The chairman of Iran-South Korea Joint Chamber of Commerce said following last year’s move by the US to renew sanctions against the Islamic Republic, some Korean companies went bankrupt.
Speaking to Tasnim, Hossein Tanhayee pointed to the 70 percent fall in bilateral trade between Iran and South Korea after the re-imposition of the US sanctions and said the reduction of exchanges have been against the will of the Korean companies.
After the anti-Tehran sanctions, major Korean corporations were forced to look at their trade relations with Iran with great consideration, the official said.
Two major banks of the East Asian country had also many problems in their cooperation with the Islamic Republic due to the embargoes, he added,
Tanhayee went on to say that all of these problems led to the decline in Iran-South Korea economic relations, causing the bankruptcy of many so-called SMEs or small and medium-sized enterprises in South Korea that had ties with Iran.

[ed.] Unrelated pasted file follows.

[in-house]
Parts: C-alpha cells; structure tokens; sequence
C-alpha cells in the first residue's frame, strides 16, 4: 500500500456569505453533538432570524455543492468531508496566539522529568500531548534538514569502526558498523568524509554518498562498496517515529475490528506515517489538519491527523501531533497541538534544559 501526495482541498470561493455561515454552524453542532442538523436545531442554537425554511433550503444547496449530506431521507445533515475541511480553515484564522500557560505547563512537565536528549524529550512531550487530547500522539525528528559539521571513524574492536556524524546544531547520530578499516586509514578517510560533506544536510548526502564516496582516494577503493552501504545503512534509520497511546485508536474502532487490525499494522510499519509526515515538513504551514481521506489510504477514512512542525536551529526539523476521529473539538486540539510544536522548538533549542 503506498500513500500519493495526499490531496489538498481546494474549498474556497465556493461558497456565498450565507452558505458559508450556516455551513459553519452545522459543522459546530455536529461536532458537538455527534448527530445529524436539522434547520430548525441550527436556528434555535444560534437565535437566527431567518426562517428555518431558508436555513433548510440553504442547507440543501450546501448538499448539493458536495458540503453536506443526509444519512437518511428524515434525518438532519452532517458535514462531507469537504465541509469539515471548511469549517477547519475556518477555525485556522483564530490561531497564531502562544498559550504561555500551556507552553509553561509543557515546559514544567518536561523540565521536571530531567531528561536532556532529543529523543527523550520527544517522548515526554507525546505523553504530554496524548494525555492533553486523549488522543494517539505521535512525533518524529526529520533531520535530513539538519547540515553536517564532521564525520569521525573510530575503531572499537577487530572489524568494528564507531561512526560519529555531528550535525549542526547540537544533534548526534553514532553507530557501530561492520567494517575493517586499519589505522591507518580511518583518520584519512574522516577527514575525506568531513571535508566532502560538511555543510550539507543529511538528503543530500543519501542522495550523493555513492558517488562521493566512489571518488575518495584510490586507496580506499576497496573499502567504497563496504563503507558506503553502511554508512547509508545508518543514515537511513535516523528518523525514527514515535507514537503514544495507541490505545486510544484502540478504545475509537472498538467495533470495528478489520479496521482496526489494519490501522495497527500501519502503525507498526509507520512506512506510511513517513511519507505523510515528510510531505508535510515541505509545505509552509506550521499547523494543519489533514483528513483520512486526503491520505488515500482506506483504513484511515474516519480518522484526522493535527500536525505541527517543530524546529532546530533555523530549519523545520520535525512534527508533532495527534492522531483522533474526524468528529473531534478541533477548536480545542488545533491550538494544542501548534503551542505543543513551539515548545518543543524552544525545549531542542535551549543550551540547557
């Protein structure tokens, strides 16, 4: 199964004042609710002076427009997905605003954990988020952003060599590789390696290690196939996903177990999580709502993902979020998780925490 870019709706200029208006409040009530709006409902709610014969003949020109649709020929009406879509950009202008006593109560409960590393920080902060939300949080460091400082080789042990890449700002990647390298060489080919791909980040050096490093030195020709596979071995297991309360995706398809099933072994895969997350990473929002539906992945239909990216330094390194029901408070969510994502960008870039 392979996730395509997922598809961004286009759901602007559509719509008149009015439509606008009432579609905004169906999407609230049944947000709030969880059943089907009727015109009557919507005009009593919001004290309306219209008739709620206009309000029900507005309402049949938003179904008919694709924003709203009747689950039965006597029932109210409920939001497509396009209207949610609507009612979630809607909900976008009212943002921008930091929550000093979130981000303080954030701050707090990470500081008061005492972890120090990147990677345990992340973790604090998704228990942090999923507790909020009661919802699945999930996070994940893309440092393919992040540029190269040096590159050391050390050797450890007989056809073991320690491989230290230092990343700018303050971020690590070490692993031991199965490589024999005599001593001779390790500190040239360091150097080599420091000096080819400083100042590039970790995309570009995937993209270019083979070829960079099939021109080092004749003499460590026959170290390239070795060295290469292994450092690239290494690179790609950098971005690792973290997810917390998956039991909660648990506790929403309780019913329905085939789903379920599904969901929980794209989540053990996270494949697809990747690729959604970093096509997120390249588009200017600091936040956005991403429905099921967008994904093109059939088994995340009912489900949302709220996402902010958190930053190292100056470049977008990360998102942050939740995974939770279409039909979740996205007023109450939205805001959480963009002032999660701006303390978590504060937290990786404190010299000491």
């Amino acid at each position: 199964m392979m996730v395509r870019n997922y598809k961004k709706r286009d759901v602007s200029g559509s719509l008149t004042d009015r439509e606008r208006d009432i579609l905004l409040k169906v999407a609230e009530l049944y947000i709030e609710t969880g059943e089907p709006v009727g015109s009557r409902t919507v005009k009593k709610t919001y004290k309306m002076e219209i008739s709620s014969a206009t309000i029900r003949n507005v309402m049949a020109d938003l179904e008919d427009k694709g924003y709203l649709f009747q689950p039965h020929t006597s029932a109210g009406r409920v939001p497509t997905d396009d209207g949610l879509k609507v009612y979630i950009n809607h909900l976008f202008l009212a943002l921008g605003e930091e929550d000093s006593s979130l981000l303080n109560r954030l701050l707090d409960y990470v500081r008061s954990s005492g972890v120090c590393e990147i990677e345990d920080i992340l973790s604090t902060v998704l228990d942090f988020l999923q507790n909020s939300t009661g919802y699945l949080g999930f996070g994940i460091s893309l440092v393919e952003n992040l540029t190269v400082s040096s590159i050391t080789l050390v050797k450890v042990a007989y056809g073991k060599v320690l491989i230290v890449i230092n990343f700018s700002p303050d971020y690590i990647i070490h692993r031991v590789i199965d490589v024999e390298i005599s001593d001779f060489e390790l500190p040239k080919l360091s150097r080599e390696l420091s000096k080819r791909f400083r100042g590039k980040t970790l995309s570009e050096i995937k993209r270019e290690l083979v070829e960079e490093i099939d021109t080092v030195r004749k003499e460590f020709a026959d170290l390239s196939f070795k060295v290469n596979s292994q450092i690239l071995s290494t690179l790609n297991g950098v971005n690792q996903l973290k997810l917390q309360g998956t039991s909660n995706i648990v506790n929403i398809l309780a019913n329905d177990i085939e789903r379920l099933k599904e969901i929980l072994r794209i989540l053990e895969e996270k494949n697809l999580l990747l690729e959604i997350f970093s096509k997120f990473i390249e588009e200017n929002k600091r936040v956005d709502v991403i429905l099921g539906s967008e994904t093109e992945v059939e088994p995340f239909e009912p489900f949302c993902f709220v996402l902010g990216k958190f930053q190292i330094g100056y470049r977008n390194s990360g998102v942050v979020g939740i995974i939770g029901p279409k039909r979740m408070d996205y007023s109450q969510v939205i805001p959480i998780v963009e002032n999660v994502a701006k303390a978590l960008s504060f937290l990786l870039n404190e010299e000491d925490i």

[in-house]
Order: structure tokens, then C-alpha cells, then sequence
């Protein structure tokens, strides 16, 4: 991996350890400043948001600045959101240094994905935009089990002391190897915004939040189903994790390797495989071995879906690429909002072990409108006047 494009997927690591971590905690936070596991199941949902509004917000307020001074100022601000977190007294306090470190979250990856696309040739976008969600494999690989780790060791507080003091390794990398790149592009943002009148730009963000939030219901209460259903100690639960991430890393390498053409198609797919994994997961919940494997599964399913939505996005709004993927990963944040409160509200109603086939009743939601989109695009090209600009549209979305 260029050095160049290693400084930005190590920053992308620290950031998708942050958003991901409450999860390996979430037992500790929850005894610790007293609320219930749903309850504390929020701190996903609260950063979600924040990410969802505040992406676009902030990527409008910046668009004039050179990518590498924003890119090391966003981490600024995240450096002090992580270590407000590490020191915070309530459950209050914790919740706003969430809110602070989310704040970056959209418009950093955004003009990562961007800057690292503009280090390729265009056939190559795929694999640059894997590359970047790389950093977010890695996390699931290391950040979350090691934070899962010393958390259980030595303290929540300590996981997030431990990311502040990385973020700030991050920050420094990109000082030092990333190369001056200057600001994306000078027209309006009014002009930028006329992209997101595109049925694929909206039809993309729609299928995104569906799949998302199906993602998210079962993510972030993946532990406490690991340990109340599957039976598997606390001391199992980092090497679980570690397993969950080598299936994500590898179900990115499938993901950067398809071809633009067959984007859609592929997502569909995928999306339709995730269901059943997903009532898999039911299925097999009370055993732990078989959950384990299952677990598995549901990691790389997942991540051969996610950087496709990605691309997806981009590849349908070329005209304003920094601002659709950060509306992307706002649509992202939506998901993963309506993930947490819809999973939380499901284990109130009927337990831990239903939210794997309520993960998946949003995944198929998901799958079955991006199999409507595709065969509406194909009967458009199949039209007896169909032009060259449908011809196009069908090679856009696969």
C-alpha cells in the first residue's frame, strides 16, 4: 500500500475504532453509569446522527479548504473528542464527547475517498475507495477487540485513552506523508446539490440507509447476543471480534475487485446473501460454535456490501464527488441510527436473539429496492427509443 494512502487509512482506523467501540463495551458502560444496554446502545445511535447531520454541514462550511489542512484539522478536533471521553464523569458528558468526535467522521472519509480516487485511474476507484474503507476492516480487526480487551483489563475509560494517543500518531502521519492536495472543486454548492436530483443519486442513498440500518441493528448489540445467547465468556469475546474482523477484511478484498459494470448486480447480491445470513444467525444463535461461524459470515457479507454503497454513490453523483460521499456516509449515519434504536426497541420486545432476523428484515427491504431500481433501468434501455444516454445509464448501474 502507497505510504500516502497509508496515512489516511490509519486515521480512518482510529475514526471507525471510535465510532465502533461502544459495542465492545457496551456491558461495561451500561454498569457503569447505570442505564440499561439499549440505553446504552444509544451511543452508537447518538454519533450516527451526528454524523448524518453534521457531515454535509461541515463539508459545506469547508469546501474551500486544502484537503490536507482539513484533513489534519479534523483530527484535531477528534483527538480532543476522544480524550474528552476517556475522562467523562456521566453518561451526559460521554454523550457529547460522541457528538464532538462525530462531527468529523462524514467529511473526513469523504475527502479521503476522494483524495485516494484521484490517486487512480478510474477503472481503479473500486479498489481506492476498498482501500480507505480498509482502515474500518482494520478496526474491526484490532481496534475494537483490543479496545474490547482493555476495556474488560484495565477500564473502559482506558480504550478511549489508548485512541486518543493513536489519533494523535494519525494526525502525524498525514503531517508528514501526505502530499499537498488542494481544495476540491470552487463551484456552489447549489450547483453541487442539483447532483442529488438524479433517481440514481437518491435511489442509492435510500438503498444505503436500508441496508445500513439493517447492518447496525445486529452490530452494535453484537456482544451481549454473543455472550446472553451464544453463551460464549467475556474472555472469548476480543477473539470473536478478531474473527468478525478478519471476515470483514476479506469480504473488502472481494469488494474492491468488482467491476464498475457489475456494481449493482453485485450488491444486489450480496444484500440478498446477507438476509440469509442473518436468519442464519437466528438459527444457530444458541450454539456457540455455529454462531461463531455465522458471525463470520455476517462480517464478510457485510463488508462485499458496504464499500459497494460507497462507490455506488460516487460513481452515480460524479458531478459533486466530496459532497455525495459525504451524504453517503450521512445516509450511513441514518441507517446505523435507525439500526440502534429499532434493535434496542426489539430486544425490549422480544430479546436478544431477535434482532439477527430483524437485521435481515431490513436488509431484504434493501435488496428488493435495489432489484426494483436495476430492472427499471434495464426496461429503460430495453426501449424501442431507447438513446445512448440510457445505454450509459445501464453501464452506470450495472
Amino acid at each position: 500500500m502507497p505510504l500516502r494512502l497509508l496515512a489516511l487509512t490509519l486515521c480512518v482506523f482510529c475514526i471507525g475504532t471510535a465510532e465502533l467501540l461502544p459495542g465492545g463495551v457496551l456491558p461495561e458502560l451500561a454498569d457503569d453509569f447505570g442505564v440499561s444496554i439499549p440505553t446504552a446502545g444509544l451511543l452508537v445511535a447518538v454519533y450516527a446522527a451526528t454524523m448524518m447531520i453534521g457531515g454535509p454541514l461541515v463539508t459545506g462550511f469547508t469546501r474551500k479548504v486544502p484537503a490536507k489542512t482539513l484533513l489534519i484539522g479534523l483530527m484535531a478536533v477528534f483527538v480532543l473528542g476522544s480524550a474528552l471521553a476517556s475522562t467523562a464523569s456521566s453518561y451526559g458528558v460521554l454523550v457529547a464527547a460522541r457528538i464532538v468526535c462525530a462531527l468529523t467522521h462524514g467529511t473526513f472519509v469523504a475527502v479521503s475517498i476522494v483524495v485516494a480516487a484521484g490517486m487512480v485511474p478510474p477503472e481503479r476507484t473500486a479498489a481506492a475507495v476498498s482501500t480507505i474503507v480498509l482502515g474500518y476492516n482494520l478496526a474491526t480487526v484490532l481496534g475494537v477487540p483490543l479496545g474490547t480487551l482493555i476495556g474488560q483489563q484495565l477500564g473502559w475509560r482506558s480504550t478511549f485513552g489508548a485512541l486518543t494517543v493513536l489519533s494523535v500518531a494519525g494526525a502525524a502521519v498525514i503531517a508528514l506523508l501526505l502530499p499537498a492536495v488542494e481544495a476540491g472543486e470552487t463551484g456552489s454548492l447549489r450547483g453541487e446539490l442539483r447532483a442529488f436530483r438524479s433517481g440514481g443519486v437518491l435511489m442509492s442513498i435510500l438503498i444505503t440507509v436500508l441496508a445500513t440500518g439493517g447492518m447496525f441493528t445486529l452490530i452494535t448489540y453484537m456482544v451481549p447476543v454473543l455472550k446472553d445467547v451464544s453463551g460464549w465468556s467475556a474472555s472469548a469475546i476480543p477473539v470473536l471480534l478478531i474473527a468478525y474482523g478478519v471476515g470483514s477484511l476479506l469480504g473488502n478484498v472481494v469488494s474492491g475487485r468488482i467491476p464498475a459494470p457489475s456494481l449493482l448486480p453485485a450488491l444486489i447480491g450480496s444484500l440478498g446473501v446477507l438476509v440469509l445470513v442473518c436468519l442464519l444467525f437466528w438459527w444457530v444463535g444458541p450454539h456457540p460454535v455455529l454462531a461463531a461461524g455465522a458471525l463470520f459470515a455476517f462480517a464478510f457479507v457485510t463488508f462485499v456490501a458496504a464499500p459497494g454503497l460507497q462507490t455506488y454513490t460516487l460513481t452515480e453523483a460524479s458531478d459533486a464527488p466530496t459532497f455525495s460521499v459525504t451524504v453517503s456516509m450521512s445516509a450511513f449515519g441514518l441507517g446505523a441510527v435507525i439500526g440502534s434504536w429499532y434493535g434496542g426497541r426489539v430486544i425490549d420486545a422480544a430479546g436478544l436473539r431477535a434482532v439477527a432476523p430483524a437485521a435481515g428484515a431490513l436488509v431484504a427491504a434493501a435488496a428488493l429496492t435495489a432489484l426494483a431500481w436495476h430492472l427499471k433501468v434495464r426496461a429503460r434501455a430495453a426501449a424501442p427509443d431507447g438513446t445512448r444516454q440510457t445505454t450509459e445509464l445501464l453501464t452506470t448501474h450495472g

Back in February, South Korea’s Foreign Minister Kang Kyung-wha voiced Seoul’s willingness to sustain the age-old relations with Iran regardless of the Western sanctions against Tehran.
Earlier, South Korean Ambassador to Tehran Ryu Jeong-hyun said that despite many European companies leaving Iran under the pressure of the US sanctions, South Korean firms understand the significance of the Iranian market and have chosen to stay.
In response to US sanctions, Iran and its trade partners have been negotiating the reduction of the US dollar’s share in mutual trade.
Russia, Turkey, India, Iraq, Qatar, China, and others have been actively taking steps to switch to national currencies in settlements in order to bypass Washington’s pressure.
(Source: Tasnim, under Creative Commons licence)